The zoo features various exhibits, including the African Savanna, Indo-Pacific, and the South Texas Botanical Exhibit.

History enthusiasts will appreciate a visit to the Palo Alto Battlefield National Historical Park.

This site commemorates the first major battle of the U.S.-Mexican War in 1846.

Visitors can learn about the historical significance of the battle through exhibits, guided tours, and walking trails.

Located in a restored Southern Pacific Railroad Depot, the Historic Brownsville Museum provides a glimpse into the city’s past.

The museum features exhibits on local history, including the Civil War, the Mexican-American War, and the development of railroads.

The Stillman House Museum, part of the Brownsville Historical Association, is one of the oldest surviving structures in the city.

The museum offers a look into the life of Charles Stillman, the founder of Brownsville, and provides insight into the early history of the area.

Art lovers should not miss the Brownsville Museum of Fine Art.

The museum showcases a variety of works, from classical to contemporary art, with a focus on local and regional artists.

It’s a great place to immerse yourself in the creative spirit of the Rio Grande Valley.

For those who enjoy outdoor activities, Resaca de la Palma State Park offers hiking, birdwatching, and nature walks.

The park is part of the World Birding Center and is known for its rich biodiversity, including numerous species of birds, butterflies, and other wildlife.

The Sabal Palm Sanctuary offers a protected area that preserves one of the last stands of native sabal palms in the U.S.

The sanctuary includes hiking trails, birdwatching opportunities, and a visitor center with educational exhibits.

You can also get to Boca Chica State Park and South Padre Island within 40 minutes.

Another reason to head to Boca Chica Beach is to see the SpaceX South Texas launch site.

Be sure to check beach closures that could happen due to launches.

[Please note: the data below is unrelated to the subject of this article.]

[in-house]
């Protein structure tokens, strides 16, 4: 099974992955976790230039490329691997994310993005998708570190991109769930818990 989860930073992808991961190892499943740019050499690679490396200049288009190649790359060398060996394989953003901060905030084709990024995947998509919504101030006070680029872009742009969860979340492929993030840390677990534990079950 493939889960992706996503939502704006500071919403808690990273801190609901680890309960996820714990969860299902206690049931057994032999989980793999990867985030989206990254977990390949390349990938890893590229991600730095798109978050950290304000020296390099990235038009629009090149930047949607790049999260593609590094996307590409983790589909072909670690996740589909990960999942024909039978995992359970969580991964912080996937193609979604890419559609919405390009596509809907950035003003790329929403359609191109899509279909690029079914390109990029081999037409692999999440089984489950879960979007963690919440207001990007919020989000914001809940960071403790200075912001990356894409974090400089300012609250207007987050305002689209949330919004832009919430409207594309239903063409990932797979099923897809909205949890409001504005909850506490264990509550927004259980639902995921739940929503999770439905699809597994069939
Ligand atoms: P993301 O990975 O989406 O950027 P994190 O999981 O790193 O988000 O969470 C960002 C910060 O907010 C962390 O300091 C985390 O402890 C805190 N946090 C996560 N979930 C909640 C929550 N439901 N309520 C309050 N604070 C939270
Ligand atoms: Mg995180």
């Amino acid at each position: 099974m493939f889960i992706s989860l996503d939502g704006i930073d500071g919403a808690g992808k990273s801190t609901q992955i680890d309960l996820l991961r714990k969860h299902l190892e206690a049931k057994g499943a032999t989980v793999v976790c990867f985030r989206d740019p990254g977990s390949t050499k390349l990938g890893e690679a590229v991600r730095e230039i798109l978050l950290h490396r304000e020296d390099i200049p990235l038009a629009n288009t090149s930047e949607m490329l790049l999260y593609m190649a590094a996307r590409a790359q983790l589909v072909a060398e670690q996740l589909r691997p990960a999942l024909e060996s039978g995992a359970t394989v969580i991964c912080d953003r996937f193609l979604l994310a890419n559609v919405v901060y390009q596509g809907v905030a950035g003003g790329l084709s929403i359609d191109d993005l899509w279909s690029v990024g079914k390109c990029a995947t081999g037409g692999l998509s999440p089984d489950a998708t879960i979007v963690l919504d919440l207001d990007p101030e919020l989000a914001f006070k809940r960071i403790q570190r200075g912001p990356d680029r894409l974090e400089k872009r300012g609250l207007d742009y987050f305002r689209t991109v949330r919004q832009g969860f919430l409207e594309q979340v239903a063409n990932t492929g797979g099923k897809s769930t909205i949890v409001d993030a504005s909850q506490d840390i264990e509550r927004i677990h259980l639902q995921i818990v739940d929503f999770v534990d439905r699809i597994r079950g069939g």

You can sign up for those messages by texting BEACH to 866-513-3475.

Places to Avoid in Brownsville

Brownsville is a poor town, and it’s not a place you want to drive around haphazardly looking at homes.

The Southmost neighborhood is one of the places to avoid, as it’s one of the most poverty-stricken.

One in four people here live in poverty.

Stick to places that are designed for visitors and offer attractions, activities, or entertainment.

Use main roads and highways to get around.

Don’t take the side streets and avoid even stopping to help people who need roadside assistance.

You never know when a person is setting you up for a robbery or worse.

Most of all, avoid going to Matamoros unless you have an urgent need to visit.

The U.S. State Department lists the entire state of Tamaulipas as a DO NOT TRAVEL region due to cartel violence, kidnappings, murders, and other egregious acts.

The cartels act without punishment there, and it was Matamoros where the four Americans were kidnapped, and two of them were killed as they got in between two rival cartels accidentally.

You can read more information about that travel warning on the U.S. State Department Travel Advisory website.

Safety Tips for Traveling to Brownsville

  1. Brownsville has a local police department. You can follow them on Facebook @BROWNSVILLEPOLICEDEPARTMENT. Specific questions can be asked by email to or by calling (956) 548-7000.
  2. Visit the Emergency Alert Brownsville section of the city’s website to learn about how to sign up for emergency notifications. You can choose to get phone calls or text messages about incoming severe weather, tropical concerns, or public safety threats. By downloading a free app, all the information will be available to you immediately as the alerts come out.
  3. If you aren’t familiar with hurricane risks, safety steps, and evacuation processes, please visit the Texas General Land Office’s website to get all the information you need. It’s important to be aware of the tropics starting in June and running through November. Usually, a storm coming into the Texas section of the Gulf of Mexico comes with plenty of advance notice. Don’t wait until the last minute to start planning for the worst.
  4. Download the P3 Tips app to submit crime tips or report suspicious activity anonymously. You never know when even a small detail about an ongoing investigation can help catch a suspect.
  5. There are alligators in the Rio Grande Valley, and unless they are causing a nuisance, there’s nothing wildlife officials will do about it. Leave the animals alone and never try to feed them. They are mostly found in freshwater sources.
  6. Before you head to the beach, check the Texas Beach Watch website for water quality conditions. Bacteria and other dangerous elements can put certain beaches at unhealthy levels, even when wading in the water.
  7. Fishing requires a license from the Texas Department of Game and Parks. Be sure to get a non-resident license and carry it with you at all times while fishing.
  8. You’ll hear and read the word resaca a lot when researching Brownsville. If you don’t know what that is, I’m here to help. A resaca is only found in Cameron County, where Brownsville is located. The waters are freshwater or brackish and mark a point where the Rio Grande used to flow as it changed course over thousands of years. While they might look like a lake or a series of ponds, they are an ancient formation unique to this area.